SUNY Oswego adds multidisciplinary minor in digital humanities


September 18, 2017

The computer age meets the study of traditional disciplines -- literature, history, philosophy and more -- in digital humanities, a new minor at SUNY Oswego.

Broadly defined as a multidisciplinary, collaborative academic field that applies modern computational tools and information science to the arts, linguistics, cultural studies and others, digital humanities as a minor launched this fall.

Computer science faculty member David Vampola developed and now coordinates the new minor, with instructional support from faculty members teaching courses in such majors as English, history, linguistics, cognitive science and others.

"This is the marriage of the technical with the traditionally non-technical," Vampola said. "This generation (of college students) grew up with computers. They are already conversant with some of the techniques used in research and the presentation of data in the digital humanities."

Textual analysis of Shakespeare, applying hypertext markup language to an art exhibition and comparative analysis of the ways different societies developed science over time are examples of the ways digital humanities can deepen understanding.

'Intellectual adventure'

"I see digital humanities as an exciting intellectual adventure," Vampola said. "It is an endeavor that widens the horizon for students and scholars of the humanities."

For years, Vampola has taught "Introduction to Digital Humanities," which helps students understand how information technology, computational methods and cognitive approaches can assist the presentation and analysis of data in the humanities.

Cognitive science has long taken a multidisciplinary approach to studying the mind and consciousness, particularly in how people interact with computers. Information science, likewise, focuses not only on gaining technical expertise, but also on understanding people's information needs and the social effects of information technology.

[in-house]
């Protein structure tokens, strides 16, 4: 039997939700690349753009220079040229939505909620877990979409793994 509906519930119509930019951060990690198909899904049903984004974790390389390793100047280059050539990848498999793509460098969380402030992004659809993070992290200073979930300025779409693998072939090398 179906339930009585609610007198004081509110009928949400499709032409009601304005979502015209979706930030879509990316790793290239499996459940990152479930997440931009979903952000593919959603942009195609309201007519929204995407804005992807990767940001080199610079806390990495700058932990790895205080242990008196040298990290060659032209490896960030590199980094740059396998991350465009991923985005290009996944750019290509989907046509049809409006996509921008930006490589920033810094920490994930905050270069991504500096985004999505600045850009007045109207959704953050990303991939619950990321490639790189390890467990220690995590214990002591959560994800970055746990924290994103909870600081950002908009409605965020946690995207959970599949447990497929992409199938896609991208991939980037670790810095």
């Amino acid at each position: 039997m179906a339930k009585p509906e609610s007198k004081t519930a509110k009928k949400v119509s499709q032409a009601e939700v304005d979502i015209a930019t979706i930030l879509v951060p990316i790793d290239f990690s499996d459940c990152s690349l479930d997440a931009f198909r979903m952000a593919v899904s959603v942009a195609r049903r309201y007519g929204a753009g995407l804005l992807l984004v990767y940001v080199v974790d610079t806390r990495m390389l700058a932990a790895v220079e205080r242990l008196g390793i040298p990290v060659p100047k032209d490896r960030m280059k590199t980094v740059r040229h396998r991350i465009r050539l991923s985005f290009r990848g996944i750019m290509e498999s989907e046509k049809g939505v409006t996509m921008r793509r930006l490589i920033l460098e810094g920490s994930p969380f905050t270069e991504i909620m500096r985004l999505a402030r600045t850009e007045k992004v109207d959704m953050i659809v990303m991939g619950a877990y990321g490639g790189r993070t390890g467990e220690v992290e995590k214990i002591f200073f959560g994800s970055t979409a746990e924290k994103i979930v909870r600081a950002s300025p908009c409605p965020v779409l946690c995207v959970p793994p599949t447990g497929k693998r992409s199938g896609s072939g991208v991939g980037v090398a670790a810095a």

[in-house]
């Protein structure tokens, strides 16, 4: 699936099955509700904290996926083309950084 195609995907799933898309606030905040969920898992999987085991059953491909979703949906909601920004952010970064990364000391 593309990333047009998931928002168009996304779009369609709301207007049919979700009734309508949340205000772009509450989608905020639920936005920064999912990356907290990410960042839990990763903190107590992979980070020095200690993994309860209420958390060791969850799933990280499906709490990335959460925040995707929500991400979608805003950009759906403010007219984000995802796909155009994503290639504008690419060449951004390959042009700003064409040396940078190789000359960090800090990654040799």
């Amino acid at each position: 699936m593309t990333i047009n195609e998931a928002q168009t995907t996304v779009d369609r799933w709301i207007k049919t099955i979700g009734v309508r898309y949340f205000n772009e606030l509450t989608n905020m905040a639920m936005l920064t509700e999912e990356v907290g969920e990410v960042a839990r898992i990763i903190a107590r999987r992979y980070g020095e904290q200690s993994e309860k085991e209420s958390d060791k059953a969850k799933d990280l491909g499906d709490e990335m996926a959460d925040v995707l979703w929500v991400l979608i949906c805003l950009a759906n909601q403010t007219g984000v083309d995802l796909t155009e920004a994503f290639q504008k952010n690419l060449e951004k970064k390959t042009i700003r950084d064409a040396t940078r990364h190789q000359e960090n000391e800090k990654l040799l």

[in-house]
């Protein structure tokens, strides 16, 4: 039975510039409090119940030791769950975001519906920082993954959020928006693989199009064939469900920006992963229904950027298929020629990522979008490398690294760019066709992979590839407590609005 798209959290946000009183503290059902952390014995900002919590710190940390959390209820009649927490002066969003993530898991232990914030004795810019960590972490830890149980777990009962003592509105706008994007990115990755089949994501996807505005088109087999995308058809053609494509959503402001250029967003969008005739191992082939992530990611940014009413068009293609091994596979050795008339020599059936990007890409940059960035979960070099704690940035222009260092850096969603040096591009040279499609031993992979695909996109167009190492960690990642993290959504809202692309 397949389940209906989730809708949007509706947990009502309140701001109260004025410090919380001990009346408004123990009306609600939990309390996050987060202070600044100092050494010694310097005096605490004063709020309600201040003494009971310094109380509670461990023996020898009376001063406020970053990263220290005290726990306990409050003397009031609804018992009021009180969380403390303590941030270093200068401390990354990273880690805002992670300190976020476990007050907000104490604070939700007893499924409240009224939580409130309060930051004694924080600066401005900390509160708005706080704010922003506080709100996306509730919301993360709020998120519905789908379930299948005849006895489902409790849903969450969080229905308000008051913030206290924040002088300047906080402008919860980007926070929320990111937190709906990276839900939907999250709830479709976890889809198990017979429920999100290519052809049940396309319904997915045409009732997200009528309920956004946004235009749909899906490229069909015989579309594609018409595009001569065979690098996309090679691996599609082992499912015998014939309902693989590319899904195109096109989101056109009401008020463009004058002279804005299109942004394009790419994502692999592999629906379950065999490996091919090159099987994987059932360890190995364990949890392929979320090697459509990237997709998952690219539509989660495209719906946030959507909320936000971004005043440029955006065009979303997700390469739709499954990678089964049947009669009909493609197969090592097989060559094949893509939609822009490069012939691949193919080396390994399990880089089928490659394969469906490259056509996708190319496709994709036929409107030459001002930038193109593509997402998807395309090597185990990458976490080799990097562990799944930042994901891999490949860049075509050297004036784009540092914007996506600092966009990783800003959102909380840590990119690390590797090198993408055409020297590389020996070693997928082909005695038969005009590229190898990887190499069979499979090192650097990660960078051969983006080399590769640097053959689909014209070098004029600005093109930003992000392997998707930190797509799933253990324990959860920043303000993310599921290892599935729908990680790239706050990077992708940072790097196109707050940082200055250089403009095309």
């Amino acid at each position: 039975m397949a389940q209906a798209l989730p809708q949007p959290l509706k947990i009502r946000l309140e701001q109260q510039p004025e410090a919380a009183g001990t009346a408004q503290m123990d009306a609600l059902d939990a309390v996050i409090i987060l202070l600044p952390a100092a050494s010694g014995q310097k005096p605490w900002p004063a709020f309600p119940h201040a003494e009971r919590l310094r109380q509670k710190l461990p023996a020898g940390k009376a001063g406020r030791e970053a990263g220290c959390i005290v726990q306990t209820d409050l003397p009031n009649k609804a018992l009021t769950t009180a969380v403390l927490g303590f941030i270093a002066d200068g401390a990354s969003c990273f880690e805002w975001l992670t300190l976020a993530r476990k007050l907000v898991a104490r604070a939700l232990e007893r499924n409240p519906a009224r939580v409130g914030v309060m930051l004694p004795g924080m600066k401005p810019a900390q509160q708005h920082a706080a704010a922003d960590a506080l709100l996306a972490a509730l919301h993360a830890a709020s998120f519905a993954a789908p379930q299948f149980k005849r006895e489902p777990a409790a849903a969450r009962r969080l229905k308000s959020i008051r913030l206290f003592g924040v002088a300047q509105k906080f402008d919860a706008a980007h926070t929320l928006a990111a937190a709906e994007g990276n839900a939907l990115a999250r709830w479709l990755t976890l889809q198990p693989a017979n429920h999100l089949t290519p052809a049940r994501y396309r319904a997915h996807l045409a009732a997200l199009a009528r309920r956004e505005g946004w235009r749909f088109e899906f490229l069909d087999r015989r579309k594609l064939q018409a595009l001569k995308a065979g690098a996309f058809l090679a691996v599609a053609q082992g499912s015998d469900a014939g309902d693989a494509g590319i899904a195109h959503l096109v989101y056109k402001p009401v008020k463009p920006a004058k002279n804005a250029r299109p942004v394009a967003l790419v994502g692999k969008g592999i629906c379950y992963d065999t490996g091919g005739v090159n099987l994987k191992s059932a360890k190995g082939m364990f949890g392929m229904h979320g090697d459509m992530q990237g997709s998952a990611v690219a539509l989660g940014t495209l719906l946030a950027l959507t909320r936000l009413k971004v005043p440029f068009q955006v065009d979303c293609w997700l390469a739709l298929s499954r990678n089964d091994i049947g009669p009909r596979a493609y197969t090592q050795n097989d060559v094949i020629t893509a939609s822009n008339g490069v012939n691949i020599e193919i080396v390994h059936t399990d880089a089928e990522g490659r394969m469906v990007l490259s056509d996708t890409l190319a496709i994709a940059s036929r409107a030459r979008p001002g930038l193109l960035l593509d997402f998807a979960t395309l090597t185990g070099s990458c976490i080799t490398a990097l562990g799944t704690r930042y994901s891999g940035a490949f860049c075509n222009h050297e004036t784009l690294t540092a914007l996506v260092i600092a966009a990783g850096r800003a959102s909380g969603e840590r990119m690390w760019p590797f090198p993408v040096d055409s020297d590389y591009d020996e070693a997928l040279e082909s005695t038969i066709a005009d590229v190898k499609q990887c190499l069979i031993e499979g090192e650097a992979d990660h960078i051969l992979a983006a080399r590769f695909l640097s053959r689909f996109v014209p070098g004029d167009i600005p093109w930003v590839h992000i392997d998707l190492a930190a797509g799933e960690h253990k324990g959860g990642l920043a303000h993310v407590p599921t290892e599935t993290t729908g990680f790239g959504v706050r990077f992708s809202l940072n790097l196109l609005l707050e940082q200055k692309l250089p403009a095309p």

Junior information science major Kingsley Ibezim took "Introduction to Digital Humanities" in 2015. He recently added digital humanities as a second minor, along with business administration.

"I was speaking with (Vampola) about where can I go with my degree," Ibezim said. "I like the tie-in with cognition, the way people think." Eventually, he would like to be in user interface/user assistance design as a software developer, deciding how apps can help people.

Core courses in the new minor include both an introductory and senior seminar in the digital humanities, as well as a class in computer programming. Electives come from courses taking a digital humanities approach taught by Fiona Coll and Douglas Guerra in English, Murat Yasar and Candis Haak in history, and Caglar Yildirim in the graduate program in human-computer interaction, as well as other faculty members.

For more information, contact Vampola at

Digital humanities -- David Vampola (left) of SUNY Oswego's computer science faculty speaks with junior information science major Kingsley Ibezim, who recently added the digital new humanities minor. Vampola calls digital humanities "the marriage of the technical with the traditionally non-technical."